Nitrogen in the Bay and Around the World

“This study provided more than I expected,” Acker said. “The observation of how freshwater flow influences phytoplankton at the mouth of the Bay is an indication that sufficient reductions in nitrogen entering the Bay will reduce the influence of the land, at least in the lower Bay. This study helps to confirm the important goal of nitrogen reduction in efforts to restore the Bay.”


The Susquehanna River, which enters the Chesapeake Bay at its northern end, carries 40 percent of the nitrogen that flows into the Bay—the largest single source. There is so much nitrogen in the northern Bay that algae have all the "fertilizer" they need, and changes in streamflow do little or nothing to affect the growth of algal blooms. This satellite image shows brown water flowing from the Susquehanna. (NASA image by Robert Simmon, based on Landsat-7 data provided by the UMD Global Land Cover Facility)

  Map of dead zones around the world

“We also learned how to better use Giovanni for research, and how it can be used with ocean color data to observe chlorophyll concentrations in coastal waters around the world that are not nearly as well studied as Chesapeake Bay,” he added. “There are vital estuaries in many countries that may have problems similar to those of the Chesapeake, and Giovanni could be used to monitor the impact of programs to reduce nitrogen pollution. Giovanni is so easy to use, it can allow many more marine scientists to enhance their current research and knowledge with ocean color data analyses.”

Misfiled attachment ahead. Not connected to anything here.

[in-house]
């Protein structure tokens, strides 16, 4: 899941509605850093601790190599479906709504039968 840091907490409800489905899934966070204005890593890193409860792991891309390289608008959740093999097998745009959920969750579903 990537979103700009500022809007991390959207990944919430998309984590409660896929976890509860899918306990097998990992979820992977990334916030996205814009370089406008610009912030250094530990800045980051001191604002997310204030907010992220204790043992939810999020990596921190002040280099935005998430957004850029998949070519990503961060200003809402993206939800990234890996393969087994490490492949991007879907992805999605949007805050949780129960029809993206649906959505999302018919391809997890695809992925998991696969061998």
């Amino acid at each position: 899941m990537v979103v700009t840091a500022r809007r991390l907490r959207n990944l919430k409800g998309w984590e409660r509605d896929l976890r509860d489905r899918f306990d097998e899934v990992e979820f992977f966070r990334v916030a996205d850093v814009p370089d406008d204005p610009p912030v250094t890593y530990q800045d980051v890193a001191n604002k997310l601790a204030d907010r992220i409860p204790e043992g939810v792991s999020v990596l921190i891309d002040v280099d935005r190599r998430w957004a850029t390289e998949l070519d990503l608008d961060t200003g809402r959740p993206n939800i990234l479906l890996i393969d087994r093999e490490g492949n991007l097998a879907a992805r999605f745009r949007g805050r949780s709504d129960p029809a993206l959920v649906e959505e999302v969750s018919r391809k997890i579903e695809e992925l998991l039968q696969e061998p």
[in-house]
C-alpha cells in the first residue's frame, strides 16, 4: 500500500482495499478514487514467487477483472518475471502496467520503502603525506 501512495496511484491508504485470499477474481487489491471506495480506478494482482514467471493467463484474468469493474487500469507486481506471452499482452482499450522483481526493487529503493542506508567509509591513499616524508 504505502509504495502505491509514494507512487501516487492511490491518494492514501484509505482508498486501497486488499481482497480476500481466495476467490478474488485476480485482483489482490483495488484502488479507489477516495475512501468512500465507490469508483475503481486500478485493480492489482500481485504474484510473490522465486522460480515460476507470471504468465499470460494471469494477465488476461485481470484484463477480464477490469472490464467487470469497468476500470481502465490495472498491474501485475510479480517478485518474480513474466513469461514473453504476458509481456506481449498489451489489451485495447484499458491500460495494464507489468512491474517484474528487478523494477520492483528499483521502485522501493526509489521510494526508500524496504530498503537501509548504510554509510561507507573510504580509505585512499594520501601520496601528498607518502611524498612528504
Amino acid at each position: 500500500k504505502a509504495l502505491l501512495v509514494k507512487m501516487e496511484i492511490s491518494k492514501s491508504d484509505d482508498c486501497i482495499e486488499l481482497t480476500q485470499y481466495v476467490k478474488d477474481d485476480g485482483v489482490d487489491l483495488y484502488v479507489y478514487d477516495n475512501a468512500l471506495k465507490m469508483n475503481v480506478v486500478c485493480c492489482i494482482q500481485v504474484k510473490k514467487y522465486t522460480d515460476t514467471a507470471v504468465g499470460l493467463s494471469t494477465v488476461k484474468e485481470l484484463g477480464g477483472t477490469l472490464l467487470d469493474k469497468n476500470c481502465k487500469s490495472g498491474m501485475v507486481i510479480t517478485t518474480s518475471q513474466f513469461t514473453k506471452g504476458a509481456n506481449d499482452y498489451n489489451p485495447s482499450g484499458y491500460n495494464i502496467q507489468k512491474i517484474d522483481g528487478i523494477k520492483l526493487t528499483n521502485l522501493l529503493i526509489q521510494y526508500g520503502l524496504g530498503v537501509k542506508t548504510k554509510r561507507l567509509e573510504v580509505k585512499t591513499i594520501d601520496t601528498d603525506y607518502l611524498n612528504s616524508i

• References:
  • Acker, J. G., L. W. Harding, G. Leptoukh, T. Zhu, and S. Shen, 2005: “Remotely-sensed chl a at the Chesapeake Bay mouth is correlated with annual freshwater flow to Chesapeake Bay” Geophysical Research Letters, 32.
  • Harding, L. W., Jr., 1994: “Long-term trends in the distribution of phytoplankton in Chesapeake Bay: Roles of light, nutrients, and streamflow,“ Marine Ecology Progress Series, 104, 267–291.